Sanders projected for decisive win in Nevada, Biden on track for second place
Bernie Sanders solidified his front-runner status with what appeared to be a decisive victory in the Democratic presidential caucuses in Nevada on Saturday, while Joe Biden was on track for a second-place finish that would give his struggling campaign new hope, Trend reports citing Reuters.
Sanders, a senator from Vermont, rode a wave of backing from a diverse coalition of young and middle-aged voters, Latinos, union members and white college-educated women to a win in Nevada, showing signs of expanding support for his front-running campaign beyond his longstanding core.
“We have put together a multi-generational, multiracial coalition that is going to not only win in Nevada, it’s going to sweep the country,” Sanders told cheering supporters in San Antonio, Texas.
Biden, the former vice president, appeared to score a badly needed strong finish after poor showings in the first two contests in Iowa and New Hampshire for the party’s nomination to face Republican President Donald Trump in the November election.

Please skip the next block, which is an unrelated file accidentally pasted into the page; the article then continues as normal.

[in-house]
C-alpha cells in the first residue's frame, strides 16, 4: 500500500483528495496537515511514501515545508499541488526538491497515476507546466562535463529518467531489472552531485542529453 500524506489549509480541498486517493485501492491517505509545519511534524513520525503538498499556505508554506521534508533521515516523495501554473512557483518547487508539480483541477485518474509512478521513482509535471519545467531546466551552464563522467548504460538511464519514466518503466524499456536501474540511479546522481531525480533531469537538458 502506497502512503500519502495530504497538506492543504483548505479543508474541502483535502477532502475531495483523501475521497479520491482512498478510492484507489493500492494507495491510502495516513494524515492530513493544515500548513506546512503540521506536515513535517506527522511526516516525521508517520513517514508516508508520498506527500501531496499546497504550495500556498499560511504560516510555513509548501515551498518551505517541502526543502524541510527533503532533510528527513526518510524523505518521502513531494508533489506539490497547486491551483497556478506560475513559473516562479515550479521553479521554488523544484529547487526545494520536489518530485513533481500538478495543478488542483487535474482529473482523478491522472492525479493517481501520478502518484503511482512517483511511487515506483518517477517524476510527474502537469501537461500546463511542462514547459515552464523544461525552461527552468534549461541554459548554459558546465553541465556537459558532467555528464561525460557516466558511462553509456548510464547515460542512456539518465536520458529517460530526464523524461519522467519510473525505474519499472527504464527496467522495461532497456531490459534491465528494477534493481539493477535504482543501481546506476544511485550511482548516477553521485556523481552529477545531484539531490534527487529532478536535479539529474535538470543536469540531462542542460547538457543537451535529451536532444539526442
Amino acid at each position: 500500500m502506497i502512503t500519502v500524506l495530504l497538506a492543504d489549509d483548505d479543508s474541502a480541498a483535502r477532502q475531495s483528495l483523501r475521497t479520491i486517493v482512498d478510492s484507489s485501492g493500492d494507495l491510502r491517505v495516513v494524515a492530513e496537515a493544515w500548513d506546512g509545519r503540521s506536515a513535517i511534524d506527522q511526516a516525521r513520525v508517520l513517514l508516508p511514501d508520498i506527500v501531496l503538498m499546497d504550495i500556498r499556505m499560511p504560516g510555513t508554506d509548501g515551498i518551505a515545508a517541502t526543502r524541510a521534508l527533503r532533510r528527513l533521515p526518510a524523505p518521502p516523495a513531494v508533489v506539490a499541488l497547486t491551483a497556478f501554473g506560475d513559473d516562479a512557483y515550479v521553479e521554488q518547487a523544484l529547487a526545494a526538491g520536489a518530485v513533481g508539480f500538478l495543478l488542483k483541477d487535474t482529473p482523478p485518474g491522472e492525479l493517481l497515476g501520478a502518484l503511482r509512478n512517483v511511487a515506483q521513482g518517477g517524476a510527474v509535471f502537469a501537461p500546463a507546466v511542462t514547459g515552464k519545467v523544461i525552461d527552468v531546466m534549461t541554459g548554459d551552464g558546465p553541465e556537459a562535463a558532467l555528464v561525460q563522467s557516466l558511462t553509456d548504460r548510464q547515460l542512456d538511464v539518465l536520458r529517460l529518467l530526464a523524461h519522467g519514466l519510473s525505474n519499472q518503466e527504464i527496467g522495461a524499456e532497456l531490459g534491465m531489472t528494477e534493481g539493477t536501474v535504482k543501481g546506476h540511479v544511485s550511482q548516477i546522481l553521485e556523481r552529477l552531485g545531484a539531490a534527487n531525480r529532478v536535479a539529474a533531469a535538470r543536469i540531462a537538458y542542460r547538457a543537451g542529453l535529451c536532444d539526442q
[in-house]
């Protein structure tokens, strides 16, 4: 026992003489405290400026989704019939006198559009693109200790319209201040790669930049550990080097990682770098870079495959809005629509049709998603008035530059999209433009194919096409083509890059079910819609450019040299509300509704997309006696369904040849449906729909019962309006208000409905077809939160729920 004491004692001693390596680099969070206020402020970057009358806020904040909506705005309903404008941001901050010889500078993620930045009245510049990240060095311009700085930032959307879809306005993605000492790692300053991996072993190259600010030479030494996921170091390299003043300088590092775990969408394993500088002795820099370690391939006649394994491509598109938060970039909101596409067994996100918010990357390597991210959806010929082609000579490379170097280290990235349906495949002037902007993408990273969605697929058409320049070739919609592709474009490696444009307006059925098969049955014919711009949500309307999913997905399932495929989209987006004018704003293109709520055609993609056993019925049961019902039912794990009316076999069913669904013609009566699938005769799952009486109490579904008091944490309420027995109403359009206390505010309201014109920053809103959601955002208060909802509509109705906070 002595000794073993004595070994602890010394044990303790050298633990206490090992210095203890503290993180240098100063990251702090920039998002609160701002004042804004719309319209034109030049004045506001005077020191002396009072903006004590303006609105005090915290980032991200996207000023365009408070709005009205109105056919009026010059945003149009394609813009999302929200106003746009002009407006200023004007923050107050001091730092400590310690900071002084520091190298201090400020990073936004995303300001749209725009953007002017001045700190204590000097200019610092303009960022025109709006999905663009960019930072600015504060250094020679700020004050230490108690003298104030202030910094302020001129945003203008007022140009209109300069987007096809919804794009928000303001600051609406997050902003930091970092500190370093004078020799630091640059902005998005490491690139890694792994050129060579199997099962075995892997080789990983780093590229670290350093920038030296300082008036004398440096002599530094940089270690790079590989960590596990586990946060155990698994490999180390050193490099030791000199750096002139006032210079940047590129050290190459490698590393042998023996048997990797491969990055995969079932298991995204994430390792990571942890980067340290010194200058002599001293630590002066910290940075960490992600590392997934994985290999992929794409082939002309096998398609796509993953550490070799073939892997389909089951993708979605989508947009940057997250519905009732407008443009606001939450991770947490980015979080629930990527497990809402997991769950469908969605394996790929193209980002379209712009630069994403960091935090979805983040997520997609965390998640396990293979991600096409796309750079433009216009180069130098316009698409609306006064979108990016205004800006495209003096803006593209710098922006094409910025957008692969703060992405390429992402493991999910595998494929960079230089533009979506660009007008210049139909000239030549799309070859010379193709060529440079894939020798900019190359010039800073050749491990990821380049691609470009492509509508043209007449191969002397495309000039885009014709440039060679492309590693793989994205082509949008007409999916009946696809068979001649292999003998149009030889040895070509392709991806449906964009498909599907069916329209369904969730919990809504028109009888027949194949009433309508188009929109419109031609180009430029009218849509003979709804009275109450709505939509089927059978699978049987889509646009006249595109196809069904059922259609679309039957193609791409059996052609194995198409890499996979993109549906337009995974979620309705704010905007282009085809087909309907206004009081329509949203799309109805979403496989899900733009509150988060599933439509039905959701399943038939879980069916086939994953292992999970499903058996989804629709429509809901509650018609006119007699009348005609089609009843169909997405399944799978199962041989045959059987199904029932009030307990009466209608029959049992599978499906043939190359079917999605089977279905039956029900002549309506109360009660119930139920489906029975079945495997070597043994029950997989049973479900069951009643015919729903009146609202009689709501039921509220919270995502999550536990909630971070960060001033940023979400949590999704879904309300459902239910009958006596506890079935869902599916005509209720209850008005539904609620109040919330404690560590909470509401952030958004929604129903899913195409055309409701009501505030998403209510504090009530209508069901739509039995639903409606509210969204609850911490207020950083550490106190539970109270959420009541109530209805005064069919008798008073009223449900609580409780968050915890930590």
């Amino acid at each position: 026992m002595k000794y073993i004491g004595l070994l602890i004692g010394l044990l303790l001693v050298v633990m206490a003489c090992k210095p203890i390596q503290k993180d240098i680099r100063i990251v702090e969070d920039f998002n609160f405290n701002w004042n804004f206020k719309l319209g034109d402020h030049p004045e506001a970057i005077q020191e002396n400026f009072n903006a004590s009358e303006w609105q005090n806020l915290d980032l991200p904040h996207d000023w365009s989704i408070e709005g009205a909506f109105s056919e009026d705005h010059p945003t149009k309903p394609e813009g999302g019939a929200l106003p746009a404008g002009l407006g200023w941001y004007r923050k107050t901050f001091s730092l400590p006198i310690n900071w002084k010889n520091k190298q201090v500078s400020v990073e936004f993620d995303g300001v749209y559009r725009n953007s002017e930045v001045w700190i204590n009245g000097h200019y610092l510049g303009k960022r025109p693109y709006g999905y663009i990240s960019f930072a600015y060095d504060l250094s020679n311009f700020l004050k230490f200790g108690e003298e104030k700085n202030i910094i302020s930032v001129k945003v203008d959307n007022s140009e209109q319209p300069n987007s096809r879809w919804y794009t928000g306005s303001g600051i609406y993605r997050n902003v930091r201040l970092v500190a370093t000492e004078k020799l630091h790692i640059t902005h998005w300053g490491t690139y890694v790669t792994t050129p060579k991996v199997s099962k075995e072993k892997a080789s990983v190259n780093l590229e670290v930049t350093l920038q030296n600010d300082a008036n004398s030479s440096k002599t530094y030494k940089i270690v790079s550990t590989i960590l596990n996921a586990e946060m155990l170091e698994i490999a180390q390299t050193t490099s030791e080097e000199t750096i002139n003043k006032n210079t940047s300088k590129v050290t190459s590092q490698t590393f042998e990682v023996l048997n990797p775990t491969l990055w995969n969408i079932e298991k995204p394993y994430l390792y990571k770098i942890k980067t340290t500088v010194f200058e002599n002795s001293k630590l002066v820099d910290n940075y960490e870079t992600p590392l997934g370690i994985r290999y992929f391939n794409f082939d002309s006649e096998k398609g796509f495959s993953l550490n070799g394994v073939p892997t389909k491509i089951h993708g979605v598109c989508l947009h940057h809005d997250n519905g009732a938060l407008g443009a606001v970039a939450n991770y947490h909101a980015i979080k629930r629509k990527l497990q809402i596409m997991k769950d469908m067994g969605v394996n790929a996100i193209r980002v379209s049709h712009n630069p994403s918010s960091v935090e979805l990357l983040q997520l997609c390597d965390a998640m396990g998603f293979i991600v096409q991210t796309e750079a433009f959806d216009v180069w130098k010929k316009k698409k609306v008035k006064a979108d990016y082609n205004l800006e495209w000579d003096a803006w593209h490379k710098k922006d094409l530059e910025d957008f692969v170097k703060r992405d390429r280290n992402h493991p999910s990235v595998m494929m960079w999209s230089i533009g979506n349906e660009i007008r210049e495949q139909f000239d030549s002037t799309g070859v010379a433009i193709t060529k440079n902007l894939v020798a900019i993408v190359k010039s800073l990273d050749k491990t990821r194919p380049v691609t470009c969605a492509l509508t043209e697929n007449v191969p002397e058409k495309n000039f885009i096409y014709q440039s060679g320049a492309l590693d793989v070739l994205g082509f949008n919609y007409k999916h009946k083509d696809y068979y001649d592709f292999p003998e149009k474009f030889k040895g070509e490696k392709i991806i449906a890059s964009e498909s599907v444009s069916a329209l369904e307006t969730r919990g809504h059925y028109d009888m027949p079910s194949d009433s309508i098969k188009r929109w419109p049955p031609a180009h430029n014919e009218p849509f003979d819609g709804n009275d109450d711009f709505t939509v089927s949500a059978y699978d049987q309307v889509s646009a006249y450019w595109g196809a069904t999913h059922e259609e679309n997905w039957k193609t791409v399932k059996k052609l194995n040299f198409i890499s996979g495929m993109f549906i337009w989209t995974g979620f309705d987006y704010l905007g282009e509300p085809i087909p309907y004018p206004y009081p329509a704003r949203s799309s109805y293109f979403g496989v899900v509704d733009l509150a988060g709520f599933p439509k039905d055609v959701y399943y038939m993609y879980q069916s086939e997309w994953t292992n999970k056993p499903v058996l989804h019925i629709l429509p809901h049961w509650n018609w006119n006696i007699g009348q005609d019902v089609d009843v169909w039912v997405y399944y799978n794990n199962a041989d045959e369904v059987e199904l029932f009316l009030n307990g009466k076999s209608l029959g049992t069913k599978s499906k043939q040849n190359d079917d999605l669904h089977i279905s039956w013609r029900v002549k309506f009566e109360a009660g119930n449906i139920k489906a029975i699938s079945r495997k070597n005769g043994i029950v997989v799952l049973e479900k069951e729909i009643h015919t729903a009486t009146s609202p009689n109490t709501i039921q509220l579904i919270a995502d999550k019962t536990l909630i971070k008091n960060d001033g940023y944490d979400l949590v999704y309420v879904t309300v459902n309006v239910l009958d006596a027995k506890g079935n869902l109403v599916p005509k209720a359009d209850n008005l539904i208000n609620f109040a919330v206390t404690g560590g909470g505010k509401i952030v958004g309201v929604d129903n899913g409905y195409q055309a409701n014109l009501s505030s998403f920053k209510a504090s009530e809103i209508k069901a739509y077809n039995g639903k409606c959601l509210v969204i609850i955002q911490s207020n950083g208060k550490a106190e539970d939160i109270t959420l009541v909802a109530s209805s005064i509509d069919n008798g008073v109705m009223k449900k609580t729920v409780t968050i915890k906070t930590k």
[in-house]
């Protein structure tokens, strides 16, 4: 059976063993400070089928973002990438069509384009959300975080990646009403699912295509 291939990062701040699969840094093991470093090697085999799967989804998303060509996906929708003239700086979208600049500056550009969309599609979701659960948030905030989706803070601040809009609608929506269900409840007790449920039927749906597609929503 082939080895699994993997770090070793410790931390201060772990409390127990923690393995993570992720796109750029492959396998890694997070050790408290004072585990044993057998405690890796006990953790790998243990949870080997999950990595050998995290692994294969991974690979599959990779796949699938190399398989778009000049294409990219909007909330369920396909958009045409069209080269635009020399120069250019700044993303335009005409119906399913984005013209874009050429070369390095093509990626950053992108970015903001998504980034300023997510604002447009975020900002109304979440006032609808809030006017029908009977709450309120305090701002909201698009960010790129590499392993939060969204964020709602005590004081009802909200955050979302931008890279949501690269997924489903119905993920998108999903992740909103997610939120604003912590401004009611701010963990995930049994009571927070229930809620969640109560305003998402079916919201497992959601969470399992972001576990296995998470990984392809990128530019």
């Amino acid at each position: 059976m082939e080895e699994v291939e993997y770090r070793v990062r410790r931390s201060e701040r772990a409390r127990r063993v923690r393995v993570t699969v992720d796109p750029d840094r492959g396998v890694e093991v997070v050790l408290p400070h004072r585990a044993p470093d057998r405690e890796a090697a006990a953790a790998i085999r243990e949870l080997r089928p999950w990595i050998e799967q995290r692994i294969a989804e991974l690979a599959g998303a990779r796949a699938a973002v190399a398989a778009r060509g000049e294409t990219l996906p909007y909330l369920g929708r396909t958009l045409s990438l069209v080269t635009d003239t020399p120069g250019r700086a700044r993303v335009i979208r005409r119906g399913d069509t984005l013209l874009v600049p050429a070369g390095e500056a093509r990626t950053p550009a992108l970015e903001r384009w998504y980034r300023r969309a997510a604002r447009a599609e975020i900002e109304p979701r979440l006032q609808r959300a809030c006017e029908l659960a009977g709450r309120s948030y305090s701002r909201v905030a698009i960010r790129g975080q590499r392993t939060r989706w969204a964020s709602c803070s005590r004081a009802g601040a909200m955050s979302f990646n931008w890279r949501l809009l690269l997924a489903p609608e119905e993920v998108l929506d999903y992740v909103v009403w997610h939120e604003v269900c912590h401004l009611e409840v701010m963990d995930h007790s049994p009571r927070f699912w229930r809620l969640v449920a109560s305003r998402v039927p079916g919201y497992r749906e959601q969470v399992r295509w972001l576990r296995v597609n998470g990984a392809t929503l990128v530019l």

Sanders had 44% of the county convention delegates in Nevada with about 11% of the precincts reported, as results were slow to roll in six hours after the caucuses began. Biden was a distant second to Sanders with 25%, but ahead of former Mayor Pete Buttigieg of South Bend, Indiana, in third with 15%.
“The press is ready to declare people dead quickly, but we’re alive and we’re coming back and we’re gonna win,” Biden told supporters in Las Vegas on Saturday night.
Senator Elizabeth Warren was trailing in a disappointing fourth with 8% in Nevada, where voters poured into more than 250 sites around the state. Senator Amy Klobuchar and activist billionaire Tom Steyer were well back at 4%.
Buttigieg cautioned Democrats about nominating Sanders, a self-identified democratic socialist that he portrayed as an ideologue.
“We can prioritize either ideological purity or inclusive victory. We can either call people names online or we can call them into our movement. We can either tighten a narrow and hardcore base or open the tent to a new, broad, big-hearted American coalition,” Buttigieg told supporters in Las Vegas.
The race now begins to broaden across the country, with the next primary on Feb. 29 in South Carolina, followed by the Super Tuesday contests in 14 states on March 3 that pick more than one-third of the pledged delegates who will help select a Democratic nominee.